Duke Nukem Developer 3D Realms Shuts Down

By Nick Breckon and Chris Faylor, May 07, 2009 10:40am PDT Update 5: More images and some DNF gameplay footage have surfaced. Update 4: Images from 3DR's Duke Nukem Forever have started to leak.

Update 3: 3D Realms webmaster Joe Siegler has commented on the shut down, stating: "It's not a marketing thing. It's true. I have nothing further to say at this time." Siegler's post also reflects the unexpected nature of the situation, as he was unaware of the impending shut down during an interview conducted yesterday afternoon. Update 2: Duke Nukem Forever publisher Take-Two has confirmed to Shacknews that it was not funding ongoing development of the 3D Realms project.

"We can confirm that our relationship with 3D Realms for Duke Nukem Forever was a publishing arrangement, which did not include ongoing funds for development of the title," said Take-Two VP of communications Alan Lewis in a prepared statement.

"In addition, Take-Two continues to retain the publishing rights to Duke Nukem Forever," he added.

Update: Apogee Software LLC and Deep Silver have issued a statement to Shacknews, confirming that the situation at 3D Realms has not affected the development of Frontline Games' upcoming handheld Duke Nukem Trilogy. "Deep Silver and Apogee Software are not affected by the situation at 3D Realms," a representative for the companies told us. "Development on the Duke Nukem Trilogy is continuing as planned."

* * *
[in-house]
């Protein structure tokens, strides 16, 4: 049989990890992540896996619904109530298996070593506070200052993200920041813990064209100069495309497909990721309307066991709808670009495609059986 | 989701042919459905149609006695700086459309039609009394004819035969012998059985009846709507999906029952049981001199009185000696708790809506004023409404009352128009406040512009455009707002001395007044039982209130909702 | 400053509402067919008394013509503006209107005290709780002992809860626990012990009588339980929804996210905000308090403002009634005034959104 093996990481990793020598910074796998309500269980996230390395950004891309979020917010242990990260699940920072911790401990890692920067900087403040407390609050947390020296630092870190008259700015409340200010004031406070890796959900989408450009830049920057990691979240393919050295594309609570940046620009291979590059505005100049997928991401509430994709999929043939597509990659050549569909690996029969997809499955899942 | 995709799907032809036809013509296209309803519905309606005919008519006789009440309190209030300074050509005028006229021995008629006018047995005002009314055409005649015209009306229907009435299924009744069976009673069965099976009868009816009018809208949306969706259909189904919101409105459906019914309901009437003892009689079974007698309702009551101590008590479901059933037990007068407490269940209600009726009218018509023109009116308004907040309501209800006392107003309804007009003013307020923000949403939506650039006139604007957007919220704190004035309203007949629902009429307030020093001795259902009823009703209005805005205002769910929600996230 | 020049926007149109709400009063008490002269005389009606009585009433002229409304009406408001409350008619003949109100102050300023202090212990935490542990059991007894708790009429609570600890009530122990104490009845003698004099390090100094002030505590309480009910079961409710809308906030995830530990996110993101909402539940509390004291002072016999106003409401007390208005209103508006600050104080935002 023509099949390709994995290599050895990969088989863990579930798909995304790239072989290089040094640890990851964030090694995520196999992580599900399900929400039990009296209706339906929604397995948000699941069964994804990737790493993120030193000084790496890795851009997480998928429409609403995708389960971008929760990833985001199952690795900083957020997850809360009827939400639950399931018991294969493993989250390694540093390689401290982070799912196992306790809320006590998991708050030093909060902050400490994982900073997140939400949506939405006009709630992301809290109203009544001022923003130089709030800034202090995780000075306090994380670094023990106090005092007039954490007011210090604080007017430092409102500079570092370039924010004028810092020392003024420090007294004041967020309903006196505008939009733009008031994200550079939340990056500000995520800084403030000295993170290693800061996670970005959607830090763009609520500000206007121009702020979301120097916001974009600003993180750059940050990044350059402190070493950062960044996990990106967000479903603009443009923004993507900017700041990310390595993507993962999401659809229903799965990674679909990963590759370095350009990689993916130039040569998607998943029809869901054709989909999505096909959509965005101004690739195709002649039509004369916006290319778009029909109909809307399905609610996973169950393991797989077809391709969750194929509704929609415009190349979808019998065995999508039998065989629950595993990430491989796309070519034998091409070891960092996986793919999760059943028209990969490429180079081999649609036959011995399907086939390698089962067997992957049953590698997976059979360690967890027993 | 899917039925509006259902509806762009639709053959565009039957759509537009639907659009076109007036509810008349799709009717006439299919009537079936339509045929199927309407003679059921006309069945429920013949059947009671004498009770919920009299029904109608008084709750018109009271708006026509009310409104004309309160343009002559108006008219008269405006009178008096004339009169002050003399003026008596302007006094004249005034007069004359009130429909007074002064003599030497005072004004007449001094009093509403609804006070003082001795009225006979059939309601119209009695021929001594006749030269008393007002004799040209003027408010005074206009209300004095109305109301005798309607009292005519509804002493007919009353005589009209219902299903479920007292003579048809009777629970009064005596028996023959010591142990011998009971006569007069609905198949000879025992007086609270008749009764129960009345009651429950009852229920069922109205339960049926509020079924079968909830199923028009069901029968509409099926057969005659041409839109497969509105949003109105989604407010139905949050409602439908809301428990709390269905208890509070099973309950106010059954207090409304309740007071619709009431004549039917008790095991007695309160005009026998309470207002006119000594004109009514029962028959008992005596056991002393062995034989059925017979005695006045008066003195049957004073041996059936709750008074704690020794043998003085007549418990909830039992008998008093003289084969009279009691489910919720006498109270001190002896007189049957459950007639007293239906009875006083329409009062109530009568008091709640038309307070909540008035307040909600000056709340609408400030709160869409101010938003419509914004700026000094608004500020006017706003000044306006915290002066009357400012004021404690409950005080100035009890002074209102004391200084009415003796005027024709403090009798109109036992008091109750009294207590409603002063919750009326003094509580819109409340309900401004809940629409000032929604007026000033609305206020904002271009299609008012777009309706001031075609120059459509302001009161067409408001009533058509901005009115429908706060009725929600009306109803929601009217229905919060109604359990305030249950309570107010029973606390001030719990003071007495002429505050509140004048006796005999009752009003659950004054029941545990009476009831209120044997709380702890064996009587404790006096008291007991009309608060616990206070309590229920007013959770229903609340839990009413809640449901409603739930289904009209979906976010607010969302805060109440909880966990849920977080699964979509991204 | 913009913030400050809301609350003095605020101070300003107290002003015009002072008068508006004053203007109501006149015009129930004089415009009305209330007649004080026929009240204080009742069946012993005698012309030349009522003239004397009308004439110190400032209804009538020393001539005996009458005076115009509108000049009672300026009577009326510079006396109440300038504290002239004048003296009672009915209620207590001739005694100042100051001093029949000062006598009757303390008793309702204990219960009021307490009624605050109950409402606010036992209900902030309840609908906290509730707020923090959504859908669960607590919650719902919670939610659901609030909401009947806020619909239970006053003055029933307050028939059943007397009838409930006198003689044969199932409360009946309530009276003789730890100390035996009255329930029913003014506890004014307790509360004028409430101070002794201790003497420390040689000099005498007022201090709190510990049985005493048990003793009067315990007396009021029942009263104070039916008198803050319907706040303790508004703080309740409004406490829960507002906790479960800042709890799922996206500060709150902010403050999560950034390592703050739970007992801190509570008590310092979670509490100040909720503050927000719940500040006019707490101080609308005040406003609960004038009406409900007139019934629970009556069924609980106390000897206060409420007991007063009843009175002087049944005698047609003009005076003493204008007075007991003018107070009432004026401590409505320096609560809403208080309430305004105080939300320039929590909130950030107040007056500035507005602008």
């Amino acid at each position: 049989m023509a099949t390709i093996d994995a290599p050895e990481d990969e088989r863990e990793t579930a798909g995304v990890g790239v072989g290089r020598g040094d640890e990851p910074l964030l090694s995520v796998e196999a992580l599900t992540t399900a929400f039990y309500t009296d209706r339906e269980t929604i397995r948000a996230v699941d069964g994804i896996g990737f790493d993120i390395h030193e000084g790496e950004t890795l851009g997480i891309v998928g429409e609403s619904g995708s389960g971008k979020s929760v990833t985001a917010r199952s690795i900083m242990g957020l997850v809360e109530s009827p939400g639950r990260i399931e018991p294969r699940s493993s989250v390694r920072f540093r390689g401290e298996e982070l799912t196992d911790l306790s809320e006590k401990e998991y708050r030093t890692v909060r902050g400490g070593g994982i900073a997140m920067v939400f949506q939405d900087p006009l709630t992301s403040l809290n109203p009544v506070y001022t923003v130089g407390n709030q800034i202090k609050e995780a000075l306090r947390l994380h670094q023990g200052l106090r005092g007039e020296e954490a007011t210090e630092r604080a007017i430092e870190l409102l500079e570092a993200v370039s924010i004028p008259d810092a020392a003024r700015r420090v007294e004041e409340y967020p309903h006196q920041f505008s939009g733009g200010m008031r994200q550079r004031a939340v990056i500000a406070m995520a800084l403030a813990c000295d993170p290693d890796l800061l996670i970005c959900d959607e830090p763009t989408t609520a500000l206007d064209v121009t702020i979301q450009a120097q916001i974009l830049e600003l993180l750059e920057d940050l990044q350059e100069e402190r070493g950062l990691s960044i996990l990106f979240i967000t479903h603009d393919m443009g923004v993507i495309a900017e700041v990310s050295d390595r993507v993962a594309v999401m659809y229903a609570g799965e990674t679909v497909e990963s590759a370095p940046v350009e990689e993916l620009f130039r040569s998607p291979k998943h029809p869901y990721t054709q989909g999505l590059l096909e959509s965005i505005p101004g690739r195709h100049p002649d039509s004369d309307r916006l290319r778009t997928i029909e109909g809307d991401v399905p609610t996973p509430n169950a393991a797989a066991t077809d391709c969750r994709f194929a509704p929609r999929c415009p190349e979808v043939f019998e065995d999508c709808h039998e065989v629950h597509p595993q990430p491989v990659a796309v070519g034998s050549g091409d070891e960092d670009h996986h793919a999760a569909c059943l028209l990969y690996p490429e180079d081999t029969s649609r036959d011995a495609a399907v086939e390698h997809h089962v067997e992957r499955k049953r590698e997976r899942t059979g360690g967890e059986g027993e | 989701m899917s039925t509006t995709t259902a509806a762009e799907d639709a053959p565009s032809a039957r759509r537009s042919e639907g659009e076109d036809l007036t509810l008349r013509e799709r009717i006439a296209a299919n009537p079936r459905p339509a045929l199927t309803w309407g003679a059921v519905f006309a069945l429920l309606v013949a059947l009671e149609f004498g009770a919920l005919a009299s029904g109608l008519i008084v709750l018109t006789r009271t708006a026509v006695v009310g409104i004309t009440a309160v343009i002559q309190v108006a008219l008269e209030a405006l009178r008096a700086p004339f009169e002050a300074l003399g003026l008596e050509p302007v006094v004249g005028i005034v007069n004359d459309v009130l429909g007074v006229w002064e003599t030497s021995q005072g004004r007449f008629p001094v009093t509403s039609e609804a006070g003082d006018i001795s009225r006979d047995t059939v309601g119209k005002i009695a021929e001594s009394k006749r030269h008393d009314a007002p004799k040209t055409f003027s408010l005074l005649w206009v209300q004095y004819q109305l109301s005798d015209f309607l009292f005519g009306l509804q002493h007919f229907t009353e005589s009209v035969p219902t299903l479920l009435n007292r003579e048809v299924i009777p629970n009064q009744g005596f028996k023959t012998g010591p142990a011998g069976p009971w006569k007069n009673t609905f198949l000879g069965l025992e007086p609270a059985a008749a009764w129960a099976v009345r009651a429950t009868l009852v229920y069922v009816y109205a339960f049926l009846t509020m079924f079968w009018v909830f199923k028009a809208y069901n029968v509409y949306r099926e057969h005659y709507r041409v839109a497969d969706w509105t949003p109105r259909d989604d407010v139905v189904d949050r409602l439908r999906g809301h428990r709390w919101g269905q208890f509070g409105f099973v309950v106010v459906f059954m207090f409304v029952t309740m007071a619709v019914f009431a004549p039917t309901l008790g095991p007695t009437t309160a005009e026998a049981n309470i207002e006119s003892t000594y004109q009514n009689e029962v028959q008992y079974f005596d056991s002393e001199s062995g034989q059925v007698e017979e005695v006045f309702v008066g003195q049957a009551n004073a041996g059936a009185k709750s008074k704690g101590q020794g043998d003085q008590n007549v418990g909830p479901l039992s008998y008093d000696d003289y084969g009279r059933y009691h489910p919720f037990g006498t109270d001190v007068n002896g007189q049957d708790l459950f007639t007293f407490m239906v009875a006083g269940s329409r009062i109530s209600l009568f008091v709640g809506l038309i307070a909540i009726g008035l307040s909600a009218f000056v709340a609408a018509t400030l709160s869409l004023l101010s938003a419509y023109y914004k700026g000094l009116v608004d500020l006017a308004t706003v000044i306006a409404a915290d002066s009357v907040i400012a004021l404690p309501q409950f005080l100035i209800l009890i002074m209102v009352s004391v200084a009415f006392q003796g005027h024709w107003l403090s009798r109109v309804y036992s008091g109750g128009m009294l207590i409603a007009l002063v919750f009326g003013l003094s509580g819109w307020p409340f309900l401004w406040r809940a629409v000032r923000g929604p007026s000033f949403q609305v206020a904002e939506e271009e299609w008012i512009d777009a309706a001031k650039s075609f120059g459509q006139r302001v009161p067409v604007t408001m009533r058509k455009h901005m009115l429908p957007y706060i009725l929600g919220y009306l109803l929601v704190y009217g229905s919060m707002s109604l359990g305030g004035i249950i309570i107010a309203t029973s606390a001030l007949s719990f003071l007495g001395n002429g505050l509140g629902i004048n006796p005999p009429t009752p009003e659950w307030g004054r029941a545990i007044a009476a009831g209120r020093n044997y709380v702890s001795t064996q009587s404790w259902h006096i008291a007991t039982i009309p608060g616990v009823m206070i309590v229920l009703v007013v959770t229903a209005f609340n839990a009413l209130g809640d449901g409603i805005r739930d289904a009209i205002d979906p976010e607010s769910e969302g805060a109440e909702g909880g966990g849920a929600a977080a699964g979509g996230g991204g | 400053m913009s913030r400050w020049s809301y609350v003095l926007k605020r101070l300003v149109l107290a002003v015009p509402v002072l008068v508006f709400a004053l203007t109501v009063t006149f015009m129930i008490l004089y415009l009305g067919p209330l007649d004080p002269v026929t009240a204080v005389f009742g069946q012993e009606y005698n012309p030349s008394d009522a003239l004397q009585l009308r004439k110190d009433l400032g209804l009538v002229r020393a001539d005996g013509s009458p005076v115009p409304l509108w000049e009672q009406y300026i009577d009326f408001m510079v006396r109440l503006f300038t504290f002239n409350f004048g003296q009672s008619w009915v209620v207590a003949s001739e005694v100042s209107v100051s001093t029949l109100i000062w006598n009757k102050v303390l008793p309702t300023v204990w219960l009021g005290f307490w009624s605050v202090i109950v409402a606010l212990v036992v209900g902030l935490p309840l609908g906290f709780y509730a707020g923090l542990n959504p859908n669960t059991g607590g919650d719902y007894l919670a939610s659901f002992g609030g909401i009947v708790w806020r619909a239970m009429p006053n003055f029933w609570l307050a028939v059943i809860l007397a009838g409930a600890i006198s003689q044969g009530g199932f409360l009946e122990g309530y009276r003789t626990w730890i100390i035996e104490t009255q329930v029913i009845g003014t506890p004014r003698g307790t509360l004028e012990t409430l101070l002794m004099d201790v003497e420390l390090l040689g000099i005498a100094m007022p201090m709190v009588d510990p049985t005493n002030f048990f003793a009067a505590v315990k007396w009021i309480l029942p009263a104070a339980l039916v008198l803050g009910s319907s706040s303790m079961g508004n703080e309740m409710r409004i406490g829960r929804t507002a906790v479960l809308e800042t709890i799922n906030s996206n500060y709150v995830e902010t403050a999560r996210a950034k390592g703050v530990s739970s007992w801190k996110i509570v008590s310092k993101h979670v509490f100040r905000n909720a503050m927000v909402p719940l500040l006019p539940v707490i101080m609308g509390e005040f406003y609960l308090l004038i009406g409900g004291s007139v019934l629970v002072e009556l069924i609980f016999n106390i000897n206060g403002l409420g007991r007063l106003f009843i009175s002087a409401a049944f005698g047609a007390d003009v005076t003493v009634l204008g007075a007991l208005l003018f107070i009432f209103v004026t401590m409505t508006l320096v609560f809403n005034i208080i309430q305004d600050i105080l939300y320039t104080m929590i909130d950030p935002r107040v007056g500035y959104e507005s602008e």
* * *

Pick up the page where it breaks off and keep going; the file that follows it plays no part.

Original story: A very reliable source close to Duke Nukem Forever developer 3D Realms today confirmed to Shacknews that the development studio has shut down. The closure came about as a result of funding issues, our source explained, with the shut down said to affect both 3D Realms and the recently resurrected Apogee. Employees of both entities have already been let go.

Phone calls and e-mails to various 3D Realms veterans have thus far gone unanswered, with 3D Realms publishing partner Take-Two and Apogee partner Deep Silver likewise unavailable for comment. One 3D Realms spokesperson declined to comment when reached. 3D Realms was founded in 1987 by Scott Miller and George Broussard, and was best known for its Duke Nukem series of shooters starring the titular, bubblegum-lacking hero. The studio had infamously been working on Duke Nukem Forever, the next flagship franchise entry, for over 12 years.

A final push to release Duke Nukem Forever began in 2007, marked by a short teaser starring the in-game hero that was released late that year.

As recent as January 2009, company steward George Broussard wrote on his Twitter feed that he was visiting Take-Two to show off the title.

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  • I'll admit that I was surprised to hear this. Yes it makes sense, but it would have made even more sense to occur sometime ago. To go 12 years to just give up at this stage seems hard to believe... but, then again, I suppose the economy collapsing was the final straw for them.

    I think 3DR's failure is representative of a generic problem that has plagued the industry for far too long now. It's improved significantly in recent years, but nowhere near enough:

    The problem is that you have programmers and artists running multi-million dollar businesses, without any sort of business sense or ability. This is not to say, obviously, that technical/artistic people are incapable of successfully running a business... simply that having the ability to come up with and implement a successful video game does not qualify them to take on the responsibility of managing a business. It's a different skillset that is required, and when that skillset is lacking, you end up with business horror stories like this (or that id designer guy who screwed up in Texas).